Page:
18 November 2010

Book Review: The Elephant's Journey by José Saramago

Perhaps it's a known fact here that I am a big fan of Saramago's writing. I have read The Cave, Death with Interruptions, Blindness, Seeing, The Notebook, and All The Names. He is indeed one writer that I really came to like, and so I have this standing goal to read every book that he has written and is available in a language I can understand. He wrote in Portuguese, so all I can do is wait until his works get translated.

Anyway, this is a short novel (just about 205 pages) about the journey of an elephant from Lisbon to Vienna back in the 16th century. Now, somehow, Saramago breaks his habit of not naming his characters. In the previous books that I have read, his characters never had names. In Blindness for example, the characters were only known by their professions, such as the doctor or the doctor's wife. In All The Names, the only person that had a name was the main character, Senhor Jose. However, in this book, every character had a name. Perhaps because it is inspired by history, Saramago used the names of the kings and queens back then. The one main character, the attendant of the elephant, changed names in the middle of the story, from Subhro to Fritz. This was apparently because when he became a subject of the Archduke of Austria, his name was found to be too hard to pronounce, so it was changed.

The whole story consists of the adventures of the elephant Solomon as he traveled from Lisbon. He was acquired by Portugal from Goa, India. But King Joao of Portugal decided that Solomon would be a great gift to Archduke Maximilian of Austria, so he traveled via Spain and Italy. And along the way, Saramago uses history and the elephant to demonstrate human folly, which is his usual topics.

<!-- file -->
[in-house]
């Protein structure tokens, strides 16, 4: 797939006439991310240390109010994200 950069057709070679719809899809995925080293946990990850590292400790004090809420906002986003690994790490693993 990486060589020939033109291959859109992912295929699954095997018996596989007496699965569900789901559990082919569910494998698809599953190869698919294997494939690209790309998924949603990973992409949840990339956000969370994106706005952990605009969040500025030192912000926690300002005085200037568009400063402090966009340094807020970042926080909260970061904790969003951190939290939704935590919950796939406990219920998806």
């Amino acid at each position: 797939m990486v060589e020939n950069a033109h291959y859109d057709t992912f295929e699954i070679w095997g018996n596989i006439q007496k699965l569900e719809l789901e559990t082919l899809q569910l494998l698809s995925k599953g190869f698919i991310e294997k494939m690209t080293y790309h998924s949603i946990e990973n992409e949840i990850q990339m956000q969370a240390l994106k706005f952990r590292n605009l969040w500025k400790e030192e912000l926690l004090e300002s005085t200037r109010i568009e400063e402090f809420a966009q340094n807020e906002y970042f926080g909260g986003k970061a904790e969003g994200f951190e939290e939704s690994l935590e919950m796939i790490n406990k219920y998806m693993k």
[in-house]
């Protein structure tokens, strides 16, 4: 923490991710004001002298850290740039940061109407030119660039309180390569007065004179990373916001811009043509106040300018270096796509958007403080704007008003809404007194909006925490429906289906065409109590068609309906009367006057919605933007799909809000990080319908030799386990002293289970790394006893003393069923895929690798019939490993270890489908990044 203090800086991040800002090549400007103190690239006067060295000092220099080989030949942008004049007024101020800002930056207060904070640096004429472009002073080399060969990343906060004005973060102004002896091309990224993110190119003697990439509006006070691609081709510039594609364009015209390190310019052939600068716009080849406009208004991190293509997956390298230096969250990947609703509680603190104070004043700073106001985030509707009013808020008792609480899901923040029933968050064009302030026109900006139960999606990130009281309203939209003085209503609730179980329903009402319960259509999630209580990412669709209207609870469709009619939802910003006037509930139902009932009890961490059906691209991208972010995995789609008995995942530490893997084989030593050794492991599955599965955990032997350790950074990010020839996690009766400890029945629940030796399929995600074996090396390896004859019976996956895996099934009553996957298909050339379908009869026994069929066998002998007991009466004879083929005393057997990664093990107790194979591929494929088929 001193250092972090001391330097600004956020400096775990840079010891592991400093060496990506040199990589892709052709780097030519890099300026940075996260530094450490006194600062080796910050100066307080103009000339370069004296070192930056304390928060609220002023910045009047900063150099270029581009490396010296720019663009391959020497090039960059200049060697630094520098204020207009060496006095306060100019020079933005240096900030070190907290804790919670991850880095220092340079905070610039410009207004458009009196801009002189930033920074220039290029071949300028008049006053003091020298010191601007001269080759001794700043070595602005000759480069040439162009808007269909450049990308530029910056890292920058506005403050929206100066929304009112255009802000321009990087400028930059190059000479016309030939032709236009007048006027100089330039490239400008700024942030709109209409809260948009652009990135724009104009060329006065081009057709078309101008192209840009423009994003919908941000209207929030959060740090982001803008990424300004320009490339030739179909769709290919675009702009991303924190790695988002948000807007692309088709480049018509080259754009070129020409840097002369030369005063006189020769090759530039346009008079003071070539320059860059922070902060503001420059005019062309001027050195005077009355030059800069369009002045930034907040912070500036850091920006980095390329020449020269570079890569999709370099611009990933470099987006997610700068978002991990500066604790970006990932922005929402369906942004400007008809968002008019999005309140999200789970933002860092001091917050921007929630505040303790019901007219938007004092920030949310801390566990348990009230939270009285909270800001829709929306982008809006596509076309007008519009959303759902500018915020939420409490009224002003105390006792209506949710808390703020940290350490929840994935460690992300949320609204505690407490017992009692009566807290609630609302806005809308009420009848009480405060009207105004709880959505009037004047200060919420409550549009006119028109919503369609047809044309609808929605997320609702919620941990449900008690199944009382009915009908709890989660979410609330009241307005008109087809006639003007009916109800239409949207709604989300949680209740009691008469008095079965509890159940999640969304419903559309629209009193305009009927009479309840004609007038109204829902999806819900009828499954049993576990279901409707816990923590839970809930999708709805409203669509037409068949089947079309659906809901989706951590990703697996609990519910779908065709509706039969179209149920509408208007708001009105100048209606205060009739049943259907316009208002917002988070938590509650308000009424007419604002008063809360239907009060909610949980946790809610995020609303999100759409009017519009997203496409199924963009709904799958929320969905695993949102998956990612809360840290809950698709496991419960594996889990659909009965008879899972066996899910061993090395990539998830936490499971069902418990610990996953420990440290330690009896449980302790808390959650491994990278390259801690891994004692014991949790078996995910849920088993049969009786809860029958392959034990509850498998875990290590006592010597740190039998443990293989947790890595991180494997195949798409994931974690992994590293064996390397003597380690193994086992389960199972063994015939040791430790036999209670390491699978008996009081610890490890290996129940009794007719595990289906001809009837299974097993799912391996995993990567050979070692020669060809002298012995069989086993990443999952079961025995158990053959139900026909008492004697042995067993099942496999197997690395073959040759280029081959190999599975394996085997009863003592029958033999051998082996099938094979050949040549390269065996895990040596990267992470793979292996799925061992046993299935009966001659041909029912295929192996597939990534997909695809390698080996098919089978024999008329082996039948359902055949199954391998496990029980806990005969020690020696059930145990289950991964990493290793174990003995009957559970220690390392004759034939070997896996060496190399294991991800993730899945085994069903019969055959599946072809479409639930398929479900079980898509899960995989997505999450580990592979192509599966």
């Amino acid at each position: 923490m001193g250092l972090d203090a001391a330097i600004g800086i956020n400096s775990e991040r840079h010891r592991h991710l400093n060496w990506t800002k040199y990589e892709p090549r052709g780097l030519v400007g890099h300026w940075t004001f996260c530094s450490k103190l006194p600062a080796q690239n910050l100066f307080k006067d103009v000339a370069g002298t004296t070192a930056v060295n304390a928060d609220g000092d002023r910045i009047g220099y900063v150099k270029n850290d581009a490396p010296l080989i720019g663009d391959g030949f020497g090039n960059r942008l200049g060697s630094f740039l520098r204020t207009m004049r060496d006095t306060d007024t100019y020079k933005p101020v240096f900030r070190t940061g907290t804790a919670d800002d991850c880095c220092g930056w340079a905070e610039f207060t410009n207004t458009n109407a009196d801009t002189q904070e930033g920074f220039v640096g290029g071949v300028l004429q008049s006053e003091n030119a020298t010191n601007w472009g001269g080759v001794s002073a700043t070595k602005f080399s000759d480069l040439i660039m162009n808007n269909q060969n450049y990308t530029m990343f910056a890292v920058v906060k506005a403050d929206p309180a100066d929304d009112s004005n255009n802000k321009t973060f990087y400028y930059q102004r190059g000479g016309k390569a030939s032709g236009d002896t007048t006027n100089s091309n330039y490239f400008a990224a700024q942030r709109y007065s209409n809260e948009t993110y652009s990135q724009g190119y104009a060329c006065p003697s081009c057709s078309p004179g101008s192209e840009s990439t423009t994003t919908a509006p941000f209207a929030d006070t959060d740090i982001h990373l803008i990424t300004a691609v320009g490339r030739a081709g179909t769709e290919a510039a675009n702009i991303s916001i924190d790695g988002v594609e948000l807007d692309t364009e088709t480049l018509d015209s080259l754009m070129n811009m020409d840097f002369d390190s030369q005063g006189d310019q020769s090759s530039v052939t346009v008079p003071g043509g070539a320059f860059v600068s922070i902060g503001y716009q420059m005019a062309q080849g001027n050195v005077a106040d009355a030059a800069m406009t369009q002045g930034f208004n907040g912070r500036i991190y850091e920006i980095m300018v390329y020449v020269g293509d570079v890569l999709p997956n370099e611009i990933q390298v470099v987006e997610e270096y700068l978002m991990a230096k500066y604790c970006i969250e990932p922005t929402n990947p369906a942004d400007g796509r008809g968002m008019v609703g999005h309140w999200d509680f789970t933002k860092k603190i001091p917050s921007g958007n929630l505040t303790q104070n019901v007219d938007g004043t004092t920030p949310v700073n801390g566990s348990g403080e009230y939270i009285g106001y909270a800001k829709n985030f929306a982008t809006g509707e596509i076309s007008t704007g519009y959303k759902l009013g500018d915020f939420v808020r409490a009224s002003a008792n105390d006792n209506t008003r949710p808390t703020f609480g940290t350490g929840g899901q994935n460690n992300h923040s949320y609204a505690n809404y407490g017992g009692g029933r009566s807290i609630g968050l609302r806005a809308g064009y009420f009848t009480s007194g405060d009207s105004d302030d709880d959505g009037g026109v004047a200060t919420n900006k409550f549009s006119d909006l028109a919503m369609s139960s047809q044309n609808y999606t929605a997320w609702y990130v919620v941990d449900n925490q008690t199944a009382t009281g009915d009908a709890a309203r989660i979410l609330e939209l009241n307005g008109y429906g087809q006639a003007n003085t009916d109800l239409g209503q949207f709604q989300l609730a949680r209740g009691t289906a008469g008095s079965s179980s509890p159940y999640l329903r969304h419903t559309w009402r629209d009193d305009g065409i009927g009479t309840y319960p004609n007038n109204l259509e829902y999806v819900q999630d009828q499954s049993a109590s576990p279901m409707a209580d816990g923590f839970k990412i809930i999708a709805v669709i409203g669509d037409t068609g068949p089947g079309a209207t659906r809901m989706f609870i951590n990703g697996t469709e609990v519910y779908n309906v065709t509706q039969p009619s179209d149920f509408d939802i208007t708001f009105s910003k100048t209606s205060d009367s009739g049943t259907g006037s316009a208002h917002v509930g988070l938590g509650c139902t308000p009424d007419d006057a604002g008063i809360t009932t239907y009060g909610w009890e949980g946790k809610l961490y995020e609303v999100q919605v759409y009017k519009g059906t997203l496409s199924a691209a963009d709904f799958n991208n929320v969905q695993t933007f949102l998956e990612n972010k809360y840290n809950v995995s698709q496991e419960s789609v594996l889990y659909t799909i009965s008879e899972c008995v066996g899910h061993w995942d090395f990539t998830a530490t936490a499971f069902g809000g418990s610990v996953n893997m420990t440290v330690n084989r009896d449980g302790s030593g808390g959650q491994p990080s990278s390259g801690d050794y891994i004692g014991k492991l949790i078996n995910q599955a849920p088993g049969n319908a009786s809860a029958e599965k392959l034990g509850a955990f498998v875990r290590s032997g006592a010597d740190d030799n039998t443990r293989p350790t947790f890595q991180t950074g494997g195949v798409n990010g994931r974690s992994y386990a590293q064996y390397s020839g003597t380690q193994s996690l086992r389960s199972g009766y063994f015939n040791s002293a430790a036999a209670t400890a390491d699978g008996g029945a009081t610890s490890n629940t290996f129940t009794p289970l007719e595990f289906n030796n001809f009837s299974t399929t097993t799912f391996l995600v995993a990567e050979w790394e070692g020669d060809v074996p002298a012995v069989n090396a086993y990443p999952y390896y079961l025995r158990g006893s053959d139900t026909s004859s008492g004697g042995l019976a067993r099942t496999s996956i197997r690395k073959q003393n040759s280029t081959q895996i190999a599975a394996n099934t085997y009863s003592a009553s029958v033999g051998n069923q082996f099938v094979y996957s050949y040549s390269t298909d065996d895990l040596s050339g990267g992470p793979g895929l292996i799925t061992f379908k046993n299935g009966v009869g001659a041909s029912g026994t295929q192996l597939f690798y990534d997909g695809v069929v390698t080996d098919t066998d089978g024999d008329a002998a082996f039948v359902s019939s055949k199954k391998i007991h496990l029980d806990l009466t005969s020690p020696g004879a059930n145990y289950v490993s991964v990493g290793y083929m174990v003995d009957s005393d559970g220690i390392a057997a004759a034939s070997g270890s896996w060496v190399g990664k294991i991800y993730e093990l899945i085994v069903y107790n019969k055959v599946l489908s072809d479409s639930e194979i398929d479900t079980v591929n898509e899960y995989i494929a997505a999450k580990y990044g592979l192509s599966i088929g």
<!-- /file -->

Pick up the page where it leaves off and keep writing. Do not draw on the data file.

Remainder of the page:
So, what are the issues that this book tackles? Well, this book is heavy on human power struggles and the stupidity of these social constructs. The relations between the servants and the kings, their diplomatic ways of dealing with things, and also the naivete of the common man with respect to the church and the inquisition, these are illustrated wonderfully in the book. Saramago is an atheist, and yet he doesn't force his personal beliefs in the book in a way that is disturbing and brute. He does it with literary finesse, and makes it look like humans are just that, humans. Humans simply have beliefs that sometimes are not governed by reason the way we want them to.

Again, this book features Saramago's signature writing style, with long paragraphs that span pages and pages, and quotation marks are never used at all. At first glance, it seemed like a hard prose to read (I definitely thought this was the case when I first read The Cave) but surprisingly, I find this prose rather very much accessible, and I feel like this is more according to how humans process concepts, without the restraint of "proper" rules of language.

All in all, I loved this book, and I am glad that I did pick this up from the library. Due to its highly recommendable character, I give this book 5 out of 5 stars.

See my other book reviews here.


(Forgotten Doorways, from my Pukapukara Series)

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